Man offers local govt $71 million to find lost hard drive with 7,500 bitcoins in UK

Most people don’t regret throwing away trash but in this unusual case from the United Kingdom, there is every reason to regret, sob and laugh a little. A computer engineer is offering his local government USD 71 million to find his lost hard drive containing 7,500 bitcoins. worth USD 285 million.

James Howell, 35, had accidentally thrown away his hard drive containing 7,500 bitcoins worth USD 285 million in 2013. 

“I had two identical hard drives and I threw out the wrong one. I know I’m not the only person who has ever thrown out the wrong thing, but it usually doesn’t cost people over £200million,” he told TechSpot. 

He used to mine bitcoins back in 2009 when the cryptocurrency had no value. After a while, he gave up mining as his girlfriend was irritated with the noise of the bitcoin mining. He started to sell all the equipment but held on to the hard drive which contained his private key. A private key in bitcoin is a secret number that is used when a person wants to transfer his bitcoins. 

The drive has ended up in a general waste bin, a landfill in Newport, South Wales. He has repeatedly asked the Newport city council to help him find his drive and has even offered them a 25 percent cut of 71 million from the 285 million worth of bitcoins.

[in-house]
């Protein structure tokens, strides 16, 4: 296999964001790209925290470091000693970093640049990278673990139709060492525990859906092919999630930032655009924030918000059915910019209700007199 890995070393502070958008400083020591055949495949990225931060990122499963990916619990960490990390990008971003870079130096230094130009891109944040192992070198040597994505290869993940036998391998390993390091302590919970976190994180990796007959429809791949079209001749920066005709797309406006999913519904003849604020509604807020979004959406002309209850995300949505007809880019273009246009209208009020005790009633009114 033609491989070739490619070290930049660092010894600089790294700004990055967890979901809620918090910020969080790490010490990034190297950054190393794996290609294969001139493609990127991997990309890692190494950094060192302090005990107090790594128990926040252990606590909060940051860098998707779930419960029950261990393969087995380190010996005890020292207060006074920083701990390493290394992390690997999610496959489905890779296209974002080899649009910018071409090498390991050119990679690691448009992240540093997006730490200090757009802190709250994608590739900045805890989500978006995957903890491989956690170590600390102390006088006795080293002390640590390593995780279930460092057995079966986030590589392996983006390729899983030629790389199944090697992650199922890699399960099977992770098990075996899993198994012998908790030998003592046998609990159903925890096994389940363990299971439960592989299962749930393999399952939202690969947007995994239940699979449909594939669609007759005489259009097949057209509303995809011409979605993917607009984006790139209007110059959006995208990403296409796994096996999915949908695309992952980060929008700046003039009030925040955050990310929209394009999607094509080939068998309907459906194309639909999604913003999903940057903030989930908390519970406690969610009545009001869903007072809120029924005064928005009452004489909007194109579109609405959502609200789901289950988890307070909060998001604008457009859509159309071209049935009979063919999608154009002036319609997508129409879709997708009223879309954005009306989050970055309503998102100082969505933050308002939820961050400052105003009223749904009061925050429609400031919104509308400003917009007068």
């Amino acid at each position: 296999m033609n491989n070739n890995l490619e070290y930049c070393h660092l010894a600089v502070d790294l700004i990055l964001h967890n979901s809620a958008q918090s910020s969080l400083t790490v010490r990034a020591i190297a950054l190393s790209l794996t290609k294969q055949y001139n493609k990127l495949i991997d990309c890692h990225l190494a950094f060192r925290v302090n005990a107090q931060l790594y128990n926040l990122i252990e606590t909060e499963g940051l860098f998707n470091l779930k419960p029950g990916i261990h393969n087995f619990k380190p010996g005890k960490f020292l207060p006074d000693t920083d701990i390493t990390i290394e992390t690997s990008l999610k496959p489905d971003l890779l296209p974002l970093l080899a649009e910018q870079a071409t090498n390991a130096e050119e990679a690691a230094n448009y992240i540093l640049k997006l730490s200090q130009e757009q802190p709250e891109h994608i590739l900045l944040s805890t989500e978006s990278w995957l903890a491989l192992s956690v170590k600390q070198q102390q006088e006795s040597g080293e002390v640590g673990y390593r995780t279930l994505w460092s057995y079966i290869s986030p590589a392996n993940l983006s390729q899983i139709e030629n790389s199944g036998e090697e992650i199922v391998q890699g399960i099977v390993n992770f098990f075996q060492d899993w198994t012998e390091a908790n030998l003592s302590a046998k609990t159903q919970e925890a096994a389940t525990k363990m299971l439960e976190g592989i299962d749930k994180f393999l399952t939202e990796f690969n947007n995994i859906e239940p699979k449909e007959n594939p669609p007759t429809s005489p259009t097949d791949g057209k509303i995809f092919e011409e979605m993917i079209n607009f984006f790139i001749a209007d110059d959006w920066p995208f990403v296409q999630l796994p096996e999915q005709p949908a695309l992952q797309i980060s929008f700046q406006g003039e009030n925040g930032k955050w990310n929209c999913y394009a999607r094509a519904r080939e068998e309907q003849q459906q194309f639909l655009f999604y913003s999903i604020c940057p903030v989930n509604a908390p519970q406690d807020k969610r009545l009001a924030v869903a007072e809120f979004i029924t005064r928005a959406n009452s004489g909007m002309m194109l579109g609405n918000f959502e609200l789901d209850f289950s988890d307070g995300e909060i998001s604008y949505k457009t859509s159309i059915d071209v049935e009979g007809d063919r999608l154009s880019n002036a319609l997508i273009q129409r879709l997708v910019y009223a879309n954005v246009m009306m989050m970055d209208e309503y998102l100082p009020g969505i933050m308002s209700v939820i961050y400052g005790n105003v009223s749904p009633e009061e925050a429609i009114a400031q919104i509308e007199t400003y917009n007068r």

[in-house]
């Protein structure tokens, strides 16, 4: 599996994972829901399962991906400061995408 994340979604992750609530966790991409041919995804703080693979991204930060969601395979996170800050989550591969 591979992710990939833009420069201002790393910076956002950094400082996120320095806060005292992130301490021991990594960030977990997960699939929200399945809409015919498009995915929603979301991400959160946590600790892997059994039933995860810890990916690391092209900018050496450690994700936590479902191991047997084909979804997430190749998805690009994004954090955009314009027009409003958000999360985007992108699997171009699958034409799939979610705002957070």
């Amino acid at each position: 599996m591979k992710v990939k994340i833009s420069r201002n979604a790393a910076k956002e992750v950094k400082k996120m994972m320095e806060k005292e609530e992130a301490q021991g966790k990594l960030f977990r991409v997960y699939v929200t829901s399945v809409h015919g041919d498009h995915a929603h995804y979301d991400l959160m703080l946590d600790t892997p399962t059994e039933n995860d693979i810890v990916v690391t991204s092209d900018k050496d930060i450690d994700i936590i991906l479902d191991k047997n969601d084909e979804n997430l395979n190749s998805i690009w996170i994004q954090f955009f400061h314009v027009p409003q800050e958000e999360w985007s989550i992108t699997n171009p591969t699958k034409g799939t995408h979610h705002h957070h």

However, the biggest concern is whether a hard drive which has been lost for eight years will work upon finding. 

“There is no guarantee of that because of the environment it’s been in, but there are things that give me confidence. The outside case might be rusted. But the inside disk, where the data is stored, there should be a good chance that it still works,” he said. “But the longer this drags on, though, it’s less likely to be a possibility,” he said.

Howells said that a hedge fund has decided to back the project so that the council doesn’t spend anything. 

He also explained that in 2013 the general waste bin was full. Each bin was given a serial number and was buried in an open pit. It was also given a grid reference of the buried location. 

“If I could access the landfill records, I could identify the week that I threw the hard drive away; I could identify the serial number of the bin that it was in, and then I could identify where the grid reference is located,” he said. 

A spokesperson of Newport city council said that the council has been contacted a number of times since 2014 for the lost hard drive but the process of finding it could run into millions of pounds. 

“The council has also told Mr Howells on a number of occasions that excavation is not possible under our licencing permit and excavation itself would have a huge environmental impact on the surrounding area,” Newport city council spokesperson said. 

“Even if we were able to agree to his request, there is the question of who would meet the cost of the hard drive was not found or was damaged to such an extent that the data could not be recovered. We have, therefore, been clear that we cannot assist him in this matter,” he added.